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Ryan Fleet

Canon Scoopic 16 (Original) Meter Question

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Just recently I picked up an old Grey model Canon Scoopic. I re-celled the batteries and now I'm checking the functions of the camera to see what works.

 

The battery check on the camera reads properly but when I switch to auto exposure mode and half press the shutter the meter inside the viewfinder doesn't move no matter how bright or dark the object is. Also, when I switch to manual mode and move the aperture from 1.6 to 22 the viewfinder doesn't lose any light its just as easy to see through the viewfinder at 1.6 as it is at 22. With nothing working, I set it to manual and look down the lens barrel to see if I can see the aperture opening or closing inside the lens when I move from 1.6 to 22 but nothing looks like its moving in there either.

 

Anyone who has used a Canon Scoopic original or M, MN, MS ever run into this problem?

 

I'm new to this camera system and 16mm but it seems that something is wrong with my aperture not engaging.

 

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You should notice the viewfinder getting darker or brighter as you adjust the aperture. You won't see blades or anything like that but it will get darker or lighter. Sometimes I find myself opening it up all the way to focus then putting it back to where it should be although this can be dangerous if you forget to set it back.

 

It could be some sort of disconnection between the aperture ring (that's not on the actual lens but on the smaller meter lens) and the aperture. You should see a difference as you manually move it. You can still shoot a test roll and make notes of the aperture as you shoot to see if it's really changing or not.

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Will, unfortunately manually moving the aperture shows no difference in the viewfinder brightness. It's easy to see and focus at F22 just like at F1.6 so there is definitely a problem like you suggested.

 

Before shooting a test roll I think I'm going to give Barry at super16inc a call, especially since I just realized he is only an hour away from my hometown. I'll see what the cost is to fix and get a CLA for the camera. After further messing with the camera I just got the auto aperture to work and manually moving the aperture I can now see the blades inside the lens opening and closing so I know they are working but still the viewfinder brightness stays the same through all stops.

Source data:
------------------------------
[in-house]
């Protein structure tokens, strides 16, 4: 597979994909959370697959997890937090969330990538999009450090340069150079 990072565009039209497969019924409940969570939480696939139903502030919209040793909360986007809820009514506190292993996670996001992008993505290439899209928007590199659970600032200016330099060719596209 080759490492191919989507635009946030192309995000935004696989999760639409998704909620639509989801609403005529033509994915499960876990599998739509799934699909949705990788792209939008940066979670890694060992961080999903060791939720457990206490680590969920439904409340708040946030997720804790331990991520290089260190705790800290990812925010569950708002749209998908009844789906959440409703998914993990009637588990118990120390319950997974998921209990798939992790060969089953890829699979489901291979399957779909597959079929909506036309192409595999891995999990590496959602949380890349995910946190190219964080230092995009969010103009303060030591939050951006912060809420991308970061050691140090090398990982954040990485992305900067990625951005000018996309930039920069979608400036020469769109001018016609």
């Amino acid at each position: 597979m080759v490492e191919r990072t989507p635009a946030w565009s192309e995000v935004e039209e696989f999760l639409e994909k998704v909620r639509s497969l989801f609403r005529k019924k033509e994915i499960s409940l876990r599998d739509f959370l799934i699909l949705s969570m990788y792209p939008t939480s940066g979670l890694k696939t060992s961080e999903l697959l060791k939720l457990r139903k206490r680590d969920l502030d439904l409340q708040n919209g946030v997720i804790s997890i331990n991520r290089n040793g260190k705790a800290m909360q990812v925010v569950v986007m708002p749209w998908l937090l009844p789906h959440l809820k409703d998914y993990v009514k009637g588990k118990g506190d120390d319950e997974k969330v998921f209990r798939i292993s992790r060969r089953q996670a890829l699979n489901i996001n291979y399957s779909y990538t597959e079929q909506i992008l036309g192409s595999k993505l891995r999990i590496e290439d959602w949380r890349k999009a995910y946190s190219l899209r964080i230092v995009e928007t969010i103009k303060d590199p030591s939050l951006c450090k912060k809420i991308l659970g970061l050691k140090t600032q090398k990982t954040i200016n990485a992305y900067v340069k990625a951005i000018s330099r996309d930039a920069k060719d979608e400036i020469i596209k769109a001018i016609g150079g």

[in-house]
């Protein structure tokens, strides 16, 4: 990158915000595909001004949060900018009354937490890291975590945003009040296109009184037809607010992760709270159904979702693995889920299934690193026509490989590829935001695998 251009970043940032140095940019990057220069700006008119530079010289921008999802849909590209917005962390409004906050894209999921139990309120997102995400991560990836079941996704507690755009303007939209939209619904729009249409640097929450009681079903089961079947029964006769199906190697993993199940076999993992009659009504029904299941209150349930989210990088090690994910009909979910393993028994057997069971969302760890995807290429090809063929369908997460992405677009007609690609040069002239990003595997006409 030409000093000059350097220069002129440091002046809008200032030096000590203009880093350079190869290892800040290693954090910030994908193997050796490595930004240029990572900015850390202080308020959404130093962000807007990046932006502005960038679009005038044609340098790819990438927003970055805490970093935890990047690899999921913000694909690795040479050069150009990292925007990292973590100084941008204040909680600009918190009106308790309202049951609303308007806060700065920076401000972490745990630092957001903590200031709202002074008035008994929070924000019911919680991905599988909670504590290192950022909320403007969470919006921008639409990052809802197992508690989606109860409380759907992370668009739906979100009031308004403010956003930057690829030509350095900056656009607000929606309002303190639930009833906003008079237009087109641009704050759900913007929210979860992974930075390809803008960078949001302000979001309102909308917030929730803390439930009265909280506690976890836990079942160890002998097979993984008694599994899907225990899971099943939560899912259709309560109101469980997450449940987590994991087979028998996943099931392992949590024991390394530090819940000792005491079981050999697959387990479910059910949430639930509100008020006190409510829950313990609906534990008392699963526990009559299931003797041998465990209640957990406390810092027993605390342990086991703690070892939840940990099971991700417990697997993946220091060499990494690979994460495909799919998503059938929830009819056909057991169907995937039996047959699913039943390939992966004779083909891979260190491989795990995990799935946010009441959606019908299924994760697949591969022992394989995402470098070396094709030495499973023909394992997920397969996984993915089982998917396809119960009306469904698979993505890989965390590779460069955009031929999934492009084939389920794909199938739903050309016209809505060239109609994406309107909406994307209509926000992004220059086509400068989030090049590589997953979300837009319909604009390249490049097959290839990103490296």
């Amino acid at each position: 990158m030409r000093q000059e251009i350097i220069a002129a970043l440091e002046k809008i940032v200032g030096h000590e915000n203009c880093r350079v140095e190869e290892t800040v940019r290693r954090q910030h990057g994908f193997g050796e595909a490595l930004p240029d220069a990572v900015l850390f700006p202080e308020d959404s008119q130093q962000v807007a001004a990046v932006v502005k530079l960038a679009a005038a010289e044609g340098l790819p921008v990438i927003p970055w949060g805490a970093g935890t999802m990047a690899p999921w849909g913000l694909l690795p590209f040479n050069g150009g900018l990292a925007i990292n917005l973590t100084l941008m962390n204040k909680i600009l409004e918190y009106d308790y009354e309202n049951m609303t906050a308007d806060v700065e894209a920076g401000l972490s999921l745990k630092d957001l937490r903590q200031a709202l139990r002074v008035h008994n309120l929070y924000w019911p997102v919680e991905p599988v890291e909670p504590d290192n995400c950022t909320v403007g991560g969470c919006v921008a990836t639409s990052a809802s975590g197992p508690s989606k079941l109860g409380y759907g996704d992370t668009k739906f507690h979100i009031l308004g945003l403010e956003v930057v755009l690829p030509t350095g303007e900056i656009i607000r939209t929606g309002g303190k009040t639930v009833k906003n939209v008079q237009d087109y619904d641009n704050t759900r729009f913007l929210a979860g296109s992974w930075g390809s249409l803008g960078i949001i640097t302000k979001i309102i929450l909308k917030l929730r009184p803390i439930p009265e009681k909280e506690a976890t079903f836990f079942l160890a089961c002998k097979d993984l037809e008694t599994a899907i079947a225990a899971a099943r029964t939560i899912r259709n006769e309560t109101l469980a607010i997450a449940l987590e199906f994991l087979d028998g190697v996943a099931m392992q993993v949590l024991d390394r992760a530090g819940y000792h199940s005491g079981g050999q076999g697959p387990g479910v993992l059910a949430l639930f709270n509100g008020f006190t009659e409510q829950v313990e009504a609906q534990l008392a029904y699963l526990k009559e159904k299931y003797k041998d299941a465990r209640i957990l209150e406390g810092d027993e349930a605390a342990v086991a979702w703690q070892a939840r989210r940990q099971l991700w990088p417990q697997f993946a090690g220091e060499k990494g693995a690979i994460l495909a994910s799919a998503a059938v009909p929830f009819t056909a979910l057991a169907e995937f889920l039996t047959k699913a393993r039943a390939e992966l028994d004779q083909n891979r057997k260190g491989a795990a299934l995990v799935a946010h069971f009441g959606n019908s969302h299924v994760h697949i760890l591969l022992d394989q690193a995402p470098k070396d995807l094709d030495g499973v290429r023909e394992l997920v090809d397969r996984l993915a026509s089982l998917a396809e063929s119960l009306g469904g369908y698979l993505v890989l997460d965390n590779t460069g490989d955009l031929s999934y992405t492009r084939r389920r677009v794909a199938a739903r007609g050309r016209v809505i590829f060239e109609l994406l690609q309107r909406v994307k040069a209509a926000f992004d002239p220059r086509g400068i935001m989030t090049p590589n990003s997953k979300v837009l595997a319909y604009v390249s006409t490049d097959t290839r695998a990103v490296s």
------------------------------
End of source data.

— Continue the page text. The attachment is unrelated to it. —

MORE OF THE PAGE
I rather be putting money into repairing a Scoopic 16M, MN, or MS instead of this Grey one but I can't even find one of those cameras for sale.

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It could be that the original Scoopic's viewfinder isn't affected by the change in aperture but I doubt it...I see I substantial difference in brightness as aperture opens and closes on the MS...

 

If you get it to work it will be a great camera to have even as a backup.

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I spoke with Bernie from super16 today and he was pretty sure that the viewfinder doesnt loose light in the original scoopic. But he will check it out while he is doing the CLA for the camera.

 

Ill be sending it out to him on Monday with a 2-3 week turn around as long as nothing else is wrong with it. Im pretty excited to get the camera back and run some film through it.

 

Thanks for your all your help and feedback

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Hi Ryan,

How did this work out. I got my old Scoopic 16 (not an MS) re-celled and am having exactly the same problem with the exposure control. I can't remember from when I used to shoot it if the viewfinder changed with f-stop setting. It's not happening now, and I wonder if I can set accurate f-stops and shoot using a light meter.

Best,

Robert

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I just checked one old Scoopic (gray) that I have and I didn't see any difference when I changed the aperture. It's an old camera that I haven't tested, so it may be stuck as well, but I wen't from wide open to f22 and I didn't noticed any change.

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Posted (edited)

Robert,

Sorry, just seeing this now. 

The Canon Scoopic original model viewfinder does NOT loose light when you change the aperture. Good news is, I'm sure everything in your camera is in working order.

Here is a test I did with my Canon Scoopic original model. 

 

 

Edited by Ryan Fleet

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